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Background: A growing body of literature highlights that racial discrimination has negative impacts on child health, although most studies have been limited to an examination of direct forms of racism using cross-sectional data. We aim to provide further insights on the impact of early exposure to racism on child health using longitudinal data among Indigenous children in Australia and multiple indicators of racial discrimination. Methods: We used data on 1239 Indigenous children aged 5-10 years from Waves 1-6 (2008-2013) of Footprints in Time, a longitudinal study of Indigenous children across Australia. We examined associations between three dimensions of carer-reported racial discrimination (measuring the direct experiences of children and vicarious exposure by their primary carer and family) and a range of physical and mental health outcomes. Analysis was conducted using multivariate logistic regression within a multilevel framework. Results: Two-fifths (40%) of primary carers, 45% of families and 14% of Indigenous children aged 5-10 years were reported to have experienced racial discrimination at some point in time, with 28-40% of these experiencing it persistently (reported at multiple time points). Primary carer and child experiences of racial discrimination were each associated with poor child mental health status (high risk of clinically significant emotional or behavioural difficulties), sleep difficulties, obesity and asthma, but not with child general health or injury. Children exposed to persistent vicarious racial discrimination were more likely to have sleep difficulties and asthma in multivariate models than those with a time-limited exposure. Conclusions: The findings indicate that direct and persistent vicarious racial discrimination are detrimental to the physical and mental health of Indigenous children in Australia, and suggest that prolonged and more frequent exposure to racial discrimination that starts in the early lifecourse can impact on multiple domains of health in later life. Tackling and reducing racism should be an integral part of policy and intervention aimed at improving the health of Australian Indigenous children and thereby reducing health disparities between Indigenous and non-Indigenous children.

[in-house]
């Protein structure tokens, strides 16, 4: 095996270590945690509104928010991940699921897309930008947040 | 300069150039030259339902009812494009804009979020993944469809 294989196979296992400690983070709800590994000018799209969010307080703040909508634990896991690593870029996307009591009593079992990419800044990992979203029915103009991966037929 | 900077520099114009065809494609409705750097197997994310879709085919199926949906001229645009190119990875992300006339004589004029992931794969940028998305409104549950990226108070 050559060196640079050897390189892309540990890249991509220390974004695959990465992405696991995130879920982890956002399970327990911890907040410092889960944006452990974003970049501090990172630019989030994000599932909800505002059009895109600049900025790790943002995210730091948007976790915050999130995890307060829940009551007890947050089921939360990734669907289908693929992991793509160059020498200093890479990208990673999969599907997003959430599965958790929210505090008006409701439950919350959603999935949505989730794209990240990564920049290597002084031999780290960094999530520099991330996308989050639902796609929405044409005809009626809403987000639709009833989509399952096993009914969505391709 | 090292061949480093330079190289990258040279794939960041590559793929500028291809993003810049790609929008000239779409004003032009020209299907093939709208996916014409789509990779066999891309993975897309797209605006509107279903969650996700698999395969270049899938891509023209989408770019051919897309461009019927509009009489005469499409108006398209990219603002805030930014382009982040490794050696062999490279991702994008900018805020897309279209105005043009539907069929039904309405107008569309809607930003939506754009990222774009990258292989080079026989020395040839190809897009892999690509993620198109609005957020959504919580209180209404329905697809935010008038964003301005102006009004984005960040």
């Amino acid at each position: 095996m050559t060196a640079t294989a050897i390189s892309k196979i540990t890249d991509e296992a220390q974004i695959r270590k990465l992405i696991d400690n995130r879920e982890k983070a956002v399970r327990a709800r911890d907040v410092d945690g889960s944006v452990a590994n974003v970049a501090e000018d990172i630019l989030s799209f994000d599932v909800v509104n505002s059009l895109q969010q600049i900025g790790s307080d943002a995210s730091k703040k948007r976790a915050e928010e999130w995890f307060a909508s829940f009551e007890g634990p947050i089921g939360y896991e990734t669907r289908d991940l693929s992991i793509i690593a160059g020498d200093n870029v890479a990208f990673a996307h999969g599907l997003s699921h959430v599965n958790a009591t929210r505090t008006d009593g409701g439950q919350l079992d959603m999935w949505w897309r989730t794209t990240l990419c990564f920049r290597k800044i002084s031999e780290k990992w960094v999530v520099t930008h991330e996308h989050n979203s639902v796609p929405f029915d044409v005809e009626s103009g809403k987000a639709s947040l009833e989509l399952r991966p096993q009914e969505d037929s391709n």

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- 2 Finished
Closing the gap in Indigenous early childhood development: Community driven evidence, translation, policy, and practice - grow children up strong
1/01/16 → 31/12/21